A conversation about violence against women and the efforts to end genital mutilation in a thought-provoking, empowering hour with Esta Soler and Joni Binder on The Halli Casser-Jayne Show, Wednesday, April 6, 3 pm ET. For more information visit Halli Casser-Jayne dot com.

UP NEXT: BLOOD IVORY & THE FATE OF THE WORLD’S ELEPHANTS

Written by Halli Casser-Jayne on . Posted in HC-J Blog

ELEPHANT CARCASSWednesday, July 23, 3 pm ET, The Halli Casser-Jayne Show airs a special 90 minute special INSIDE THE IVORY TRADE: IS IT TOO LATE TO SAVE THE ELEPHANT? Joining in the conversation are the top voices of the subject: Iain Douglas-Hamilton, Andrea Turkalo, Dr. Ron Orenstein and Grace Ge Gabriel.

In 1993, Iain Douglas-Hamilton founded the organization Save the Elephants. A zoologist, he is the recipient of the 2010 Indianapolis Prize for his work on elephant conservation. His chief research interest is to understand elephant choices by studying their movements. He is a frequent keynote speaker at the annual Wildlife Conservation Network expo.

Dr. Ron Orenstein is the author of Ivory, Horn and Blood: Behind the Elephant and Rhinoceros Poaching Crisis. Since 1987, Dr. Orenstein has been an observer at meetings of the Convention on International Trade in Endangered Species (CITES). He was one of the engineers of the compromise amendment that led to an international ivory ban.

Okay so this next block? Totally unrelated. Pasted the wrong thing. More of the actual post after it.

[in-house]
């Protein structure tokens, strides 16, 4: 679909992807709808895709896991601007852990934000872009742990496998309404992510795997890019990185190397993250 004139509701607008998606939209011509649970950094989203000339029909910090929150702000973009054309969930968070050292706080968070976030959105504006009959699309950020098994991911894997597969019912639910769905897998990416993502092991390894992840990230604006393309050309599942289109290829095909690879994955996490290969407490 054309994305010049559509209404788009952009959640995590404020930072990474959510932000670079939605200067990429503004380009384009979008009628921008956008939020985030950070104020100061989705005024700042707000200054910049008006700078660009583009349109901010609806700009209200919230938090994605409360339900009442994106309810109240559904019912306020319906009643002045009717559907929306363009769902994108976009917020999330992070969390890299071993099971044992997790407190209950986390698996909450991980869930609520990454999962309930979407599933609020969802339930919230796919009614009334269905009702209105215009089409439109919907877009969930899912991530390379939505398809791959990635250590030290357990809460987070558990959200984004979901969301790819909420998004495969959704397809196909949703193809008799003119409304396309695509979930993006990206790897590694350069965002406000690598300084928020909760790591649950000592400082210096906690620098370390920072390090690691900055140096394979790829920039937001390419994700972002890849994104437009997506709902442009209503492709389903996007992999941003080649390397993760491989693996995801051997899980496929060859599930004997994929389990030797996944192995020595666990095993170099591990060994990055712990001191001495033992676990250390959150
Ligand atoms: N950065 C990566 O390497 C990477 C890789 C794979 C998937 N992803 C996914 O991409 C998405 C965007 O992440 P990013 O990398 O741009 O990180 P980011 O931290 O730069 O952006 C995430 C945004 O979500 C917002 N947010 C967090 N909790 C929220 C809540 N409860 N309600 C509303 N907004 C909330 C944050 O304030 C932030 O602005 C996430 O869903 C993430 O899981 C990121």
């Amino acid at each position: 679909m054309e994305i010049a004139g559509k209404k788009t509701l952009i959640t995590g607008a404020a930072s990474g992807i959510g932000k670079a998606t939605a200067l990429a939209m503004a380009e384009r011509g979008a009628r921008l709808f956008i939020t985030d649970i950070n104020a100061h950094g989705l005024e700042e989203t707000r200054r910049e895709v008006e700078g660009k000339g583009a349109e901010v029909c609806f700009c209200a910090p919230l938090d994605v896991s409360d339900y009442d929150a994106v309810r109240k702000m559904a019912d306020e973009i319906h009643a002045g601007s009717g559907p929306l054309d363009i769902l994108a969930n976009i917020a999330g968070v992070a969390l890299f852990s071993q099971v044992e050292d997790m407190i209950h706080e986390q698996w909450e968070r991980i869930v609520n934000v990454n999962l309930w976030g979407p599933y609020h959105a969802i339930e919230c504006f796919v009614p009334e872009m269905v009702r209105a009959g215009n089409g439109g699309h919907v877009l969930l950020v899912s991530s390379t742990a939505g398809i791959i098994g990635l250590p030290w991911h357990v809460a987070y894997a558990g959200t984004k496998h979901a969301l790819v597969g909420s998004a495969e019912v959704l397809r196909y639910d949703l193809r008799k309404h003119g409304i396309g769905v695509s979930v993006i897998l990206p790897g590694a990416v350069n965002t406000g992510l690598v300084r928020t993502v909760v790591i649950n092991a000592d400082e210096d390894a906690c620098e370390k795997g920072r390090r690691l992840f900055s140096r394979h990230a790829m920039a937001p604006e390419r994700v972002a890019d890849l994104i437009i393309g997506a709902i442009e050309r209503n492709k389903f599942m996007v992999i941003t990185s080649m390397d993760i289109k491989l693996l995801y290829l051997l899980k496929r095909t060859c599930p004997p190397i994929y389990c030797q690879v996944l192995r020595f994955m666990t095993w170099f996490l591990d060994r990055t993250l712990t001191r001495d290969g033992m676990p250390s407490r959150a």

Field biologist Andrea Turkalo has been called “The Elephant Whisperer.” She is the world’s leading expert on forest elephants, working tirelessly to map the sometimes inaudible, language of elephants, in an effort to put to together the world’s first elephant dictionary.

A native of China, Grace Ge Gabriel is a driving force behind the International Fund for Animal Welfare China (IFAW) and has worked tirelessly to alleviate human-elephant conflicts and raise conservation awareness in the country that stands at the heart of the “blood ivory” illicit trade.

An important conversation you won’t want to miss “Blood Ivory and the Fate of the World’s Elephants” on The Halli Casser-Jayne Show, Wednesday, July 23, 3 pm ET. Tune in live online at Halli Casser-Jayne dot com.

RECOMMENDED READING

Written by Halli Casser-Jayne on . Posted in HC-J Blog

Around the world

 

 

 

 

 

 
If you didn’t get a chance to listen to Wednesday’s The Halli Casser-Jayne Show, please do. This week’s guests took us around the world in 60 minutes and with them we visited Cuba, the Caribbean and the Congo.

First up was author Ruth Behar. Ruth was born in Cuba, but raised in New York by Jewish parents, her mother of European descent (Ashkenazim) and her father a Sephardi Jew with roots in Turkey. Ruth’s latest book is Traveling Heavy: A Memoir in Between Journeys, and in it she shares stories of her cultural heritage and the conflict she has suffered since being forced to leave Cuba when the Castro regime took over the island nation. But Ruth’s story could be yours and mine. Don’t we all struggle with our identity? Ruth’s descriptions of Cuba in our interview and her abject honesty about her struggle as a Cuban-American are only part of the reason I suggest you read this gripping memoir by the award-winning writer.